By Sumaiya Malik
Each year Americans set aside February also called Black History Month to focus on historical hindsight on the contributions that people of African descent have made to this country.
Canada, the United Kingdom, the Netherlands and the United States observe the month annually as a way of remembering important people and events in the history of the African diaspora.
Americans have officially celebrated Black History Month since February 10, 1976, when President Gerald R. Ford established it as a national observance in an address that lauded its founder, African-American historian Dr. Carter G.
Dr. Carter Woodson, known as the father of black history, was the son of former slaves.
He worked his way out of the Kentucky coalmines to become a Harvard-educated historian and journalist.
Disheartened to discover that history books excluded the black experience in American life, he took on the challenge of writing a proud and true African-American history into America’s national consciousness.
Why everyone should celebrate the Black History Month:
1. Celebrating Black History Month allows us to pause and remember the stories of African Americans so we can commemorate their achievements.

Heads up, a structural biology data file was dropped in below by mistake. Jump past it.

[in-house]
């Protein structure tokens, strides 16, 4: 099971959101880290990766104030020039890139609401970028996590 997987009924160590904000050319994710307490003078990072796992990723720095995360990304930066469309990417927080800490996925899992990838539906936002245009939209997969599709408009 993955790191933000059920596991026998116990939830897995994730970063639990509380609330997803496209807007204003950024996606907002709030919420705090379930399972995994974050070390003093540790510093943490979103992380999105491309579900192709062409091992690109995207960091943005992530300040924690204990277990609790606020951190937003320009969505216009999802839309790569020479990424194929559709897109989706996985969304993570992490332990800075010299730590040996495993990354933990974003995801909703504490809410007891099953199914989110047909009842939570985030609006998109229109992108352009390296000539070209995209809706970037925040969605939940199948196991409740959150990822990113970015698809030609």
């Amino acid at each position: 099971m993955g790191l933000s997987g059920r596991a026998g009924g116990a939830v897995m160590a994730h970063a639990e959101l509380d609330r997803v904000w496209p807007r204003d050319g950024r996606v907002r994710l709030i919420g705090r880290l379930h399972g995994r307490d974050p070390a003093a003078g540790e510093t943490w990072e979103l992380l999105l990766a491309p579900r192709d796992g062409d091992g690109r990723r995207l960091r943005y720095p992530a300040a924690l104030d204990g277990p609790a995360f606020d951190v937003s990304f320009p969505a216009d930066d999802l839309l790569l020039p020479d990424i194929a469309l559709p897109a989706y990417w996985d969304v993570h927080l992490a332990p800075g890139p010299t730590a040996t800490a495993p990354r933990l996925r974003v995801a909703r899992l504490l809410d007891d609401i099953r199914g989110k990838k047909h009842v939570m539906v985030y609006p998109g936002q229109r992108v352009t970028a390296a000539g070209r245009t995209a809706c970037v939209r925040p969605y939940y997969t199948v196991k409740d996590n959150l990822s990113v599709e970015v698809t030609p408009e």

2. Celebrating Helps Us to Be Better understand the privileges the American society has gained.
3. It helps break unfair stereotypes and assumptions and provides the chance to focus on different aspects of the African American narrative.
4. It helps provide other groups the opportunity to learn about a past and of a people of which they may have little awareness.
This year’s theme - Right to Vote
The year 2020 marks the centennial of the Nineteenth Amendment and the culmination of the women’s suffrage movement.
The year 2020 also marks the sesquicentennial of the Fifteenth Amendment (1870) and the right of black men to the ballot after the Civil War.
The theme speaks, therefore, to the ongoing struggle on the part of both black men and black women for the right to vote.
Things to do in Austin to honor the month:
1. Kris Graves: Testament Project – Jan 14 to Feb 29. Free. Central Library Main Gallery.
The Testament Project is an exploration and re-conception of the contemporary black experience in America.
Opening Reception & Artist Talk Sunday, February 2, 2020, 2 – 4 PM.
2. Let Freedom Ring! Black History Month Community Sing Along — Saturday Feb 8 from 2:00 p.m. - 4:00 p.m. George Washington Carver Genealogy Center.
This community sing along features musical selections inspired by the Black History Month theme, “African Americans and the Vote.”
The sing-along will feature vocalist and Song Leader Kristen Trotty and the Texas Preparatory School Choir.
3. Black Fashion Extra — Saturday, Feb 22 at 7:00 p.m. George Washington Genealogy Center.
Black Fashion Extra seeks to promote inclusiveness by breaking through boundaries between consumers and the forces of the fashion industry.